USWNT seek more than US$66m in discrimination suit
Among the documents filed on 20th February in US District Court in Los Angeles were the separate collective bargaining agreements (CBAs) of the country’s men’s and women’s teams, which had previously not been made public.
Notably, the CBAs highlight a disparity in bonuses between the two teams, while also showing the different pay structures. The USWNT have continually said that between March 2013 and December 2016, the period for the last CBA, players could have earned no more than US$99,000, or US$4,950 per match, for playing and winning a series of 20 games in one year. That was 62 per cent less than a men’s national team member could have earned from the same number of matches.
It follows a report by the Wall Street Journal last June that showed the USWNT generated more revenue than the men’s team from 2016 to 2018. Figures from US Soccer apparently showed the women brought in US$50.8 million, compared to the men’s US$49.9 million.
However, US Soccer has argued throughout the equal pay lawsuit that the USWNT had readily agreed to their contracts.
‘Women’s national team players are paid differently because they specifically asked for and negotiated a completely different contract than the men’s national team, despite being offered, and rejecting, a similar pay-to-play agreement during the past negotiations,’ US Soccer said in a statement.
‘Their preference was a contract that provides significant additional benefits that the men’s national team does not have, including guaranteed annual salaries, medical and dental insurance, paid child-care assistance, paid pregnancy and parental leave, severance benefits, salary continuation during periods of injury, access to a retirement plan, multiple bonuses and more.’
These assertions were disputed by USWNT Molly Levinson, who argued that the team did not reject the pay-to-play agreement, arguing that they were never offered one.
‘In the most recent CBA negotiation, USSF repeatedly said that equal pay was not an option regardless of pay structure,’ Levinson said in a statement.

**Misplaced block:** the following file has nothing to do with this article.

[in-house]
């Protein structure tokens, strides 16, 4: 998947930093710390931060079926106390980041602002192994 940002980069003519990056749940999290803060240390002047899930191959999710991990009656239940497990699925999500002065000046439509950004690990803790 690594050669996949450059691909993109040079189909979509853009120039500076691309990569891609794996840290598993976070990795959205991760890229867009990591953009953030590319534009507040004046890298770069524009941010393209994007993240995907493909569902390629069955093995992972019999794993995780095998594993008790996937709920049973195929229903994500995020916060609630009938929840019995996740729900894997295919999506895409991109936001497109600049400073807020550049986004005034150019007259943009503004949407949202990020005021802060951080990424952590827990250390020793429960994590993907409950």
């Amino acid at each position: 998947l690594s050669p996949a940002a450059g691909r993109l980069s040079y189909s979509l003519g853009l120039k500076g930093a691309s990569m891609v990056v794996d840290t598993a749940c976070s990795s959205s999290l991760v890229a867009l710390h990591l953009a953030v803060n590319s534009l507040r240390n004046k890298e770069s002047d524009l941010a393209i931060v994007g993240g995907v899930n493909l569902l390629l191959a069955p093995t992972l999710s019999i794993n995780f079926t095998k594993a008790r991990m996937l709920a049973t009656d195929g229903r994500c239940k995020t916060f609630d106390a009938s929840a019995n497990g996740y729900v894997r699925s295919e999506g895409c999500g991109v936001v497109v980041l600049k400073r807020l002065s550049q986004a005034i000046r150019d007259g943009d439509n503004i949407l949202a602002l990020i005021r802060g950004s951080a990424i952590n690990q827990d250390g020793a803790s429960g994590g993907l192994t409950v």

‘USSF proposed a ‘pay-to-play structure' with less pay across the board. In every instance for a friendly or competitive match, the women players were offered less pay than their male counterparts. This is the very definition of gender discrimination, and of course the players rejected it.’
During the latest FIFA World Cup 2018 and 2019 cycles for the men’s and women’s teams respectively, as reported by US media, a US man who was involved in all 16 qualifiers earned US$179,375 in payments from USSF. The team failed to qualify for the tournament. When they did make it to the 2014 edition, each squad member was paid US$55,000 and US$5,500 per match. Furthermore, the squad collectively earned US$175,000 per point during the group stages and US$3.6 million, again collectively, for reaching the last 16.
In comparison, a USWNT player received US$52,500 for being involved in all five FIFA Women’s World Cup qualifiers. They also received US$147,500 during France 2019 when they won the event.
Currently, USSF keeps between 16 and 21 players under contract to the USWNT per year, paying them US$100,000 annually. The organisation also pays a minimum 22 players assigned to a club in the National Women’s Super League (NWSL), who each get US$70,000 to US$75,000 this season.
In addition, women receive 75 per cent of their salary while on maternity leave for up to one year. They are also covered for health, dental and eye insurance.
US Soccer has maintained that USWNT players were paid more than their male counterparts over the course of the current CBA, due to expire in 2021. But the US women have countered that by saying they would have to play, and win, more games, seeming to support their lack of equal pay case.
The US$37 million total that USSF is saying the women made, US$16 million more than the men, includes pay from the NWSL, which the USWNT believes should be categorised separately. The men, many of whom play abroad, receive far larger salaries from their clubs.
The trial is scheduled to start on 5th May.
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